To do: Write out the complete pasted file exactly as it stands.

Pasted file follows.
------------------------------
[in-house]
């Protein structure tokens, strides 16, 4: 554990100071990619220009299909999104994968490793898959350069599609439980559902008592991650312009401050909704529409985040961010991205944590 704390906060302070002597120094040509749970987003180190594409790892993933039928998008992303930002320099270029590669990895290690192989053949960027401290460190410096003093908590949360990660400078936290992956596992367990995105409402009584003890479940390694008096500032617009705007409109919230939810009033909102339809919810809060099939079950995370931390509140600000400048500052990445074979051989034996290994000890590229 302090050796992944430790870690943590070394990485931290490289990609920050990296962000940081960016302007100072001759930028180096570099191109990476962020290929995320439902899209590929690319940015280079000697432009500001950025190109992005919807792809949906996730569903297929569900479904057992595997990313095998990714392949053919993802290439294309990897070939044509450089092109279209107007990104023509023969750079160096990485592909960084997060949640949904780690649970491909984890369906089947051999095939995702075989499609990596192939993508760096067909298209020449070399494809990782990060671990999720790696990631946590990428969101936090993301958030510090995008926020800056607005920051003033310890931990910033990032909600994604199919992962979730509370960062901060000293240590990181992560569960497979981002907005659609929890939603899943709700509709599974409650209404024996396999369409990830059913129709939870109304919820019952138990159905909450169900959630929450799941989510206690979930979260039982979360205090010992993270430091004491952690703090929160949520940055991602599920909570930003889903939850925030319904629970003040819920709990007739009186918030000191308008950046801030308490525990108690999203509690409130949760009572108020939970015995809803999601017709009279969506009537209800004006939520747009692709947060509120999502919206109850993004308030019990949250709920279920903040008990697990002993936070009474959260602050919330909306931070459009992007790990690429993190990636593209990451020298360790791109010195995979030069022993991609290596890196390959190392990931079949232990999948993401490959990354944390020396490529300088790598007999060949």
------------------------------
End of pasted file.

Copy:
[in-house]
């Protein structure tokens, strides 16, 4: 554990100071990619220009299909999104994968490793898959350069599609439980559902008592991650312009401050909704529409985040961010991205944590 704390906060302070002597120094040509749970987003180190594409790892993933039928998008992303930002320099270029590669990895290690192989053949960027401290460190410096003093908590949360990660400078936290992956596992367990995105409402009584003890479940390694008096500032617009705007409109919230939810009033909102339809919810809060099939079950995370931390509140600000400048500052990445074979051989034996290994000890590229 302090050796992944430790870690943590070394990485931290490289990609920050990296962000940081960016302007100072001759930028180096570099191109990476962020290929995320439902899209590929690319940015280079000697432009500001950025190109992005919807792809949906996730569903297929569900479904057992595997990313095998990714392949053919993802290439294309990897070939044509450089092109279209107007990104023509023969750079160096990485592909960084997060949640949904780690649970491909984890369906089947051999095939995702075989499609990596192939993508760096067909298209020449070399494809990782990060671990999720790696990631946590990428969101936090993301958030510090995008926020800056607005920051003033310890931990910033990032909600994604199919992962979730509370960062901060000293240590990181992560569960497979981002907005659609929890939603899943709700509709599974409650209404024996396999369409990830059913129709939870109304919820019952138990159905909450169900959630929450799941989510206690979930979260039982979360205090010992993270430091004491952690703090929160949520940055991602599920909570930003889903939850925030319904629970003040819920709990007739009186918030000191308008950046801030308490525990108690999203509690409130949760009572108020939970015995809803999601017709009279969506009537209800004006939520747009692709947060509120999502919206109850993004308030019990949250709920279920903040008990697990002993936070009474959260602050919330909306931070459009992007790990690429993190990636593209990451020298360790791109010195995979030069022993991609290596890196390959190392990931079949232990999948993401490959990354944390020396490529300088790598007999060949």